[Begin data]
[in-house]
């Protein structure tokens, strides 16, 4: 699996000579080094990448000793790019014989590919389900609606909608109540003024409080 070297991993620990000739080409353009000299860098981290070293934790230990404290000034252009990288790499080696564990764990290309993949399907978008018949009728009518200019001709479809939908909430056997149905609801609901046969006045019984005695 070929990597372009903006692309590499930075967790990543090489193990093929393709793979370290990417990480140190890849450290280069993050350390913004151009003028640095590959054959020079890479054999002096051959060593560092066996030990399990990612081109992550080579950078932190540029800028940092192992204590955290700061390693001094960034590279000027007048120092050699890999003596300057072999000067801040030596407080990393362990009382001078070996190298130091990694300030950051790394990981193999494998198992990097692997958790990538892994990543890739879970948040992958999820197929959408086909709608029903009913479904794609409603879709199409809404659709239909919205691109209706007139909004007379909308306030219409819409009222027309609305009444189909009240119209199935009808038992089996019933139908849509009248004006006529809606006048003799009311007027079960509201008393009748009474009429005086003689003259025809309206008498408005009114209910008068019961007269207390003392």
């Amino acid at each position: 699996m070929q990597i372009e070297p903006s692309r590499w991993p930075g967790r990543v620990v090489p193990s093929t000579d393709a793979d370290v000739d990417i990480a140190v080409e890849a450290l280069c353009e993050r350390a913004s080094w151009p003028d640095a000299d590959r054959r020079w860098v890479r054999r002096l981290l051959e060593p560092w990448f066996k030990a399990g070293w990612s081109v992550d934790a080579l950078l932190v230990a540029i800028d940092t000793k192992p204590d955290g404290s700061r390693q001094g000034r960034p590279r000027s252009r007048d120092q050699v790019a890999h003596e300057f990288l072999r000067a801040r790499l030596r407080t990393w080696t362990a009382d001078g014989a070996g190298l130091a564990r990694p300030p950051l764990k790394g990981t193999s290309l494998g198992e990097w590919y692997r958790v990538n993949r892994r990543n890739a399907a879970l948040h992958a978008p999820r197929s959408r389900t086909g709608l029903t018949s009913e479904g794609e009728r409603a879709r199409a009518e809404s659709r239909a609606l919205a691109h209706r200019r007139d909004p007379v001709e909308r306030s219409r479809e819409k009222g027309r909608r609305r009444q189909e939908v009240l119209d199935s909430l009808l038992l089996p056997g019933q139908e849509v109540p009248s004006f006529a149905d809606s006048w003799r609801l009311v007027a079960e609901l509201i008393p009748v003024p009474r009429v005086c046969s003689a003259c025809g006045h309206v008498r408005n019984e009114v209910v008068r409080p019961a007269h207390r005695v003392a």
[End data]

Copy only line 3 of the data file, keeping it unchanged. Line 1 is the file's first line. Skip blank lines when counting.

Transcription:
């Amino acid at each position: 699996m070929q990597i372009e070297p903006s692309r590499w991993p930075g967790r990543v620990v090489p193990s093929t000579d393709a793979d370290v000739d990417i990480a140190v080409e890849a450290l280069c353009e993050r350390a913004s080094w151009p003028d640095a000299d590959r054959r020079w860098v890479r054999r002096l981290l051959e060593p560092w990448f066996k030990a399990g070293w990612s081109v992550d934790a080579l950078l932190v230990a540029i800028d940092t000793k192992p204590d955290g404290s700061r390693q001094g000034r960034p590279r000027s252009r007048d120092q050699v790019a890999h003596e300057f990288l072999r000067a801040r790499l030596r407080t990393w080696t362990a009382d001078g014989a070996g190298l130091a564990r990694p300030p950051l764990k790394g990981t193999s290309l494998g198992e990097w590919y692997r958790v990538n993949r892994r990543n890739a399907a879970l948040h992958a978008p999820r197929s959408r389900t086909g709608l029903t018949s009913e479904g794609e009728r409603a879709r199409a009518e809404s659709r239909a609606l919205a691109h209706r200019r007139d909004p007379v001709e909308r306030s219409r479809e819409k009222g027309r909608r609305r009444q189909e939908v009240l119209d199935s909430l009808l038992l089996p056997g019933q139908e849509v109540p009248s004006f006529a149905d809606s006048w003799r609801l009311v007027a079960e609901l509201i008393p009748v003024p009474r009429v005086c046969s003689a003259c025809g006045h309206v008498r408005n019984e009114v209910v008068r409080p019961a007269h207390r005695v003392a």